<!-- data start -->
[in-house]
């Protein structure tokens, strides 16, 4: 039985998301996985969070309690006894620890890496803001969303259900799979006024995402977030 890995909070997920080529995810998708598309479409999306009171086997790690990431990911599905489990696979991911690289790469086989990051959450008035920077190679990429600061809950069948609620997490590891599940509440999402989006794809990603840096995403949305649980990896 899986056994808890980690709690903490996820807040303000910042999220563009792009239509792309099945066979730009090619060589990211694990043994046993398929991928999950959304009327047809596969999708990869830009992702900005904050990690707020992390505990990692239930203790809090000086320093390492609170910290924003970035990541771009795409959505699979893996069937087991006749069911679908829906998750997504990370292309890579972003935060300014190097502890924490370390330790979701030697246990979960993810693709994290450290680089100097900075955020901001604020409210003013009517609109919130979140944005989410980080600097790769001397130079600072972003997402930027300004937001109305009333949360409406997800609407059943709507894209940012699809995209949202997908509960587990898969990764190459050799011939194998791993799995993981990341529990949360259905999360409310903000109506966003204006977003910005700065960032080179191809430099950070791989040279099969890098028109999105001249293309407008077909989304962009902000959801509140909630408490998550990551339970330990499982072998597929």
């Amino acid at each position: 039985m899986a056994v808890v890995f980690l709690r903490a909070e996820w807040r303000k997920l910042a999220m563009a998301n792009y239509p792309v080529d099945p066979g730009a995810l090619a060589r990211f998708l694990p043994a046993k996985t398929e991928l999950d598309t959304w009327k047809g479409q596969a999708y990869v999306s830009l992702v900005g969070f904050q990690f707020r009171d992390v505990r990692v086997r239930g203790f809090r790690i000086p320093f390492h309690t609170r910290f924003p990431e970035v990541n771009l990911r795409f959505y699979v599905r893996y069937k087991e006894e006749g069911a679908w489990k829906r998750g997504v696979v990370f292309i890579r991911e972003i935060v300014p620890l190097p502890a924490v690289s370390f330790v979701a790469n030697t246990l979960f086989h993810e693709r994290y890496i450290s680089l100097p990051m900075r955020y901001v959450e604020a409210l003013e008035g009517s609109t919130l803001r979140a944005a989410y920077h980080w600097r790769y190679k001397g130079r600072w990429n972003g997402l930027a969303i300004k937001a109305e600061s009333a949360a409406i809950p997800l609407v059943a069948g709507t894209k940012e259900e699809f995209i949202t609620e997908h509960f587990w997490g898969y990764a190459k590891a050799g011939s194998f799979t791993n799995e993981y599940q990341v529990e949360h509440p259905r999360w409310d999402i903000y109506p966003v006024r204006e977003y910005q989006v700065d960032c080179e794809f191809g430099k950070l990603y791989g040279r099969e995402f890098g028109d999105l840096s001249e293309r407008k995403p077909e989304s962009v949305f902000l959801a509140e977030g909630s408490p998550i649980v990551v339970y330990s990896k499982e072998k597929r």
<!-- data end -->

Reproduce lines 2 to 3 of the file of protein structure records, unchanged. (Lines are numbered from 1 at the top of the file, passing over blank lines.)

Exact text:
């Protein structure tokens, strides 16, 4: 039985998301996985969070309690006894620890890496803001969303259900799979006024995402977030 890995909070997920080529995810998708598309479409999306009171086997790690990431990911599905489990696979991911690289790469086989990051959450008035920077190679990429600061809950069948609620997490590891599940509440999402989006794809990603840096995403949305649980990896 899986056994808890980690709690903490996820807040303000910042999220563009792009239509792309099945066979730009090619060589990211694990043994046993398929991928999950959304009327047809596969999708990869830009992702900005904050990690707020992390505990990692239930203790809090000086320093390492609170910290924003970035990541771009795409959505699979893996069937087991006749069911679908829906998750997504990370292309890579972003935060300014190097502890924490370390330790979701030697246990979960993810693709994290450290680089100097900075955020901001604020409210003013009517609109919130979140944005989410980080600097790769001397130079600072972003997402930027300004937001109305009333949360409406997800609407059943709507894209940012699809995209949202997908509960587990898969990764190459050799011939194998791993799995993981990341529990949360259905999360409310903000109506966003204006977003910005700065960032080179191809430099950070791989040279099969890098028109999105001249293309407008077909989304962009902000959801509140909630408490998550990551339970330990499982072998597929």
């Amino acid at each position: 039985m899986a056994v808890v890995f980690l709690r903490a909070e996820w807040r303000k997920l910042a999220m563009a998301n792009y239509p792309v080529d099945p066979g730009a995810l090619a060589r990211f998708l694990p043994a046993k996985t398929e991928l999950d598309t959304w009327k047809g479409q596969a999708y990869v999306s830009l992702v900005g969070f904050q990690f707020r009171d992390v505990r990692v086997r239930g203790f809090r790690i000086p320093f390492h309690t609170r910290f924003p990431e970035v990541n771009l990911r795409f959505y699979v599905r893996y069937k087991e006894e006749g069911a679908w489990k829906r998750g997504v696979v990370f292309i890579r991911e972003i935060v300014p620890l190097p502890a924490v690289s370390f330790v979701a790469n030697t246990l979960f086989h993810e693709r994290y890496i450290s680089l100097p990051m900075r955020y901001v959450e604020a409210l003013e008035g009517s609109t919130l803001r979140a944005a989410y920077h980080w600097r790769y190679k001397g130079r600072w990429n972003g997402l930027a969303i300004k937001a109305e600061s009333a949360a409406i809950p997800l609407v059943a069948g709507t894209k940012e259900e699809f995209i949202t609620e997908h509960f587990w997490g898969y990764a190459k590891a050799g011939s194998f799979t791993n799995e993981y599940q990341v529990e949360h509440p259905r999360w409310d999402i903000y109506p966003v006024r204006e977003y910005q989006v700065d960032c080179e794809f191809g430099k950070l990603y791989g040279r099969e995402f890098g028109d999105l840096s001249e293309r407008k995403p077909e989304s962009v949305f902000l959801a509140e977030g909630s408490p998550i649980v990551v339970y330990s990896k499982e072998k597929r």